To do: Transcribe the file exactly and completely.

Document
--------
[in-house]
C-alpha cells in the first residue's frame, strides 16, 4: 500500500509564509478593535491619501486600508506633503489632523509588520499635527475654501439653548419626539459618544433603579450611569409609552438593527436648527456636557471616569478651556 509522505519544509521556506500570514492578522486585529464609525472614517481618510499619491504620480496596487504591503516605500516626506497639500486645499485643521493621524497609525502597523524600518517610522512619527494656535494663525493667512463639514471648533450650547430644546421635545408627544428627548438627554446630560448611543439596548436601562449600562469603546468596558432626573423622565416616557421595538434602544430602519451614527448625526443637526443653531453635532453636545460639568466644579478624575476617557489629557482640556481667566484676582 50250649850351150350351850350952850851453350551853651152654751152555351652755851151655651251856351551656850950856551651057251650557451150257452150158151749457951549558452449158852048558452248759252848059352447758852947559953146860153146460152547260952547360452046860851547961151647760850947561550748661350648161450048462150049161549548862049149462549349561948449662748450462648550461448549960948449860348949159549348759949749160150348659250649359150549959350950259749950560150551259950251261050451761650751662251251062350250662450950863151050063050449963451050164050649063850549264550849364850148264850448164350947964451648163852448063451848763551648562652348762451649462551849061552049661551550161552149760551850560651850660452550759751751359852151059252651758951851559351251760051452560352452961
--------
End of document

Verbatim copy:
[in-house]
C-alpha cells in the first residue's frame, strides 16, 4: 500500500509564509478593535491619501486600508506633503489632523509588520499635527475654501439653548419626539459618544433603579450611569409609552438593527436648527456636557471616569478651556 509522505519544509521556506500570514492578522486585529464609525472614517481618510499619491504620480496596487504591503516605500516626506497639500486645499485643521493621524497609525502597523524600518517610522512619527494656535494663525493667512463639514471648533450650547430644546421635545408627544428627548438627554446630560448611543439596548436601562449600562469603546468596558432626573423622565416616557421595538434602544430602519451614527448625526443637526443653531453635532453636545460639568466644579478624575476617557489629557482640556481667566484676582 50250649850351150350351850350952850851453350551853651152654751152555351652755851151655651251856351551656850950856551651057251650557451150257452150158151749457951549558452449158852048558452248759252848059352447758852947559953146860153146460152547260952547360452046860851547961151647760850947561550748661350648161450048462150049161549548862049149462549349561948449662748450462648550461448549960948449860348949159549348759949749160150348659250649359150549959350950259749950560150551259950251261050451761650751662251251062350250662450950863151050063050449963451050164050649063850549264550849364850148264850448164350947964451648163852448063451848763551648562652348762451649462551849061552049661551550161552149760551850560651850660452550759751751359852151059252651758951851559351251760051452560352452961